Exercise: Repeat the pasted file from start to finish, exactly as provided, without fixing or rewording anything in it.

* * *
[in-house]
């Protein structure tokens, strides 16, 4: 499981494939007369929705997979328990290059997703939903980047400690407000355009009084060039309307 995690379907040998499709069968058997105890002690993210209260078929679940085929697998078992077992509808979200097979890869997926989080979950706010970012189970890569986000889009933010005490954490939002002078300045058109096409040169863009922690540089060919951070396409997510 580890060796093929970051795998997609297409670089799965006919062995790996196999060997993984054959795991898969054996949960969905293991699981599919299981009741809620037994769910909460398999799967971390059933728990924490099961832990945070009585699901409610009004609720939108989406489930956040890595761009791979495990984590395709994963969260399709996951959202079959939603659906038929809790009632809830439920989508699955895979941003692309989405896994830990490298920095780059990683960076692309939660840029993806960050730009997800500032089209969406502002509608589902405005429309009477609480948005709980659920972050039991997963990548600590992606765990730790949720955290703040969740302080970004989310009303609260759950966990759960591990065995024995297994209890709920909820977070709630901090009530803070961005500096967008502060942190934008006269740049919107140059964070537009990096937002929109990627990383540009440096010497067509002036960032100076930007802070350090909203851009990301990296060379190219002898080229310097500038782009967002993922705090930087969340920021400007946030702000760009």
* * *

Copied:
[in-house]
């Protein structure tokens, strides 16, 4: 499981494939007369929705997979328990290059997703939903980047400690407000355009009084060039309307 995690379907040998499709069968058997105890002690993210209260078929679940085929697998078992077992509808979200097979890869997926989080979950706010970012189970890569986000889009933010005490954490939002002078300045058109096409040169863009922690540089060919951070396409997510 580890060796093929970051795998997609297409670089799965006919062995790996196999060997993984054959795991898969054996949960969905293991699981599919299981009741809620037994769910909460398999799967971390059933728990924490099961832990945070009585699901409610009004609720939108989406489930956040890595761009791979495990984590395709994963969260399709996951959202079959939603659906038929809790009632809830439920989508699955895979941003692309989405896994830990490298920095780059990683960076692309939660840029993806960050730009997800500032089209969406502002509608589902405005429309009477609480948005709980659920972050039991997963990548600590992606765990730790949720955290703040969740302080970004989310009303609260759950966990759960591990065995024995297994209890709920909820977070709630901090009530803070961005500096967008502060942190934008006269740049919107140059964070537009990096937002929109990627990383540009440096010497067509002036960032100076930007802070350090909203851009990301990296060379190219002898080229310097500038782009967002993922705090930087969340920021400007946030702000760009």